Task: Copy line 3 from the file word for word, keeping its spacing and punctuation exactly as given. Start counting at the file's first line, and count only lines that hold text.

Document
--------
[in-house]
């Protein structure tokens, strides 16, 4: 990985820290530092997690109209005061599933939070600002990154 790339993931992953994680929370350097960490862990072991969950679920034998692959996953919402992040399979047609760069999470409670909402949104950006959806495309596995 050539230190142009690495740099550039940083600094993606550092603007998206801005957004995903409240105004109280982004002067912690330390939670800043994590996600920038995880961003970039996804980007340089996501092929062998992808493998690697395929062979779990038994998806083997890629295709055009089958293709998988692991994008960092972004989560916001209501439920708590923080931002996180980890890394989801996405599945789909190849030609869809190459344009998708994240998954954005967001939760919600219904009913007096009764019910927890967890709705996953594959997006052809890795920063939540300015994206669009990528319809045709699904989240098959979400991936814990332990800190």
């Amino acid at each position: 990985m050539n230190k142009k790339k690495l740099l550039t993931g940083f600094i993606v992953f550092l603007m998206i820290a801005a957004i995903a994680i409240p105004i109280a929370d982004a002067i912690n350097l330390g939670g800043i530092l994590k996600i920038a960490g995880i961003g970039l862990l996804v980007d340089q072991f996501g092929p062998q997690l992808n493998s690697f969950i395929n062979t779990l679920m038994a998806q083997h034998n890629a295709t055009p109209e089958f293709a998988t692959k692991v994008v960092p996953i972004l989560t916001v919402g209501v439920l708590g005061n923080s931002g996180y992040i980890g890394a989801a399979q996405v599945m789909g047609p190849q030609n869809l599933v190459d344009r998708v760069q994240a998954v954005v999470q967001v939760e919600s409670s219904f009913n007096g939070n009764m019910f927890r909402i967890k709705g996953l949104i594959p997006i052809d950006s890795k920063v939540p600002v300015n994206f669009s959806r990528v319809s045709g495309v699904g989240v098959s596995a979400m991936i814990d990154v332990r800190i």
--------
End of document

């Amino acid at each position: 990985m050539n230190k142009k790339k690495l740099l550039t993931g940083f600094i993606v992953f550092l603007m998206i820290a801005a957004i995903a994680i409240p105004i109280a929370d982004a002067i912690n350097l330390g939670g800043i530092l994590k996600i920038a960490g995880i961003g970039l862990l996804v980007d340089q072991f996501g092929p062998q997690l992808n493998s690697f969950i395929n062979t779990l679920m038994a998806q083997h034998n890629a295709t055009p109209e089958f293709a998988t692959k692991v994008v960092p996953i972004l989560t916001v919402g209501v439920l708590g005061n923080s931002g996180y992040i980890g890394a989801a399979q996405v599945m789909g047609p190849q030609n869809l599933v190459d344009r998708v760069q994240a998954v954005v999470q967001v939760e919600s409670s219904f009913n007096g939070n009764m019910f927890r909402i967890k709705g996953l949104i594959p997006i052809d950006s890795k920063v939540p600002v300015n994206f669009s959806r990528v319809s045709g495309v699904g989240v098959s596995a979400m991936i814990d990154v332990r800190i």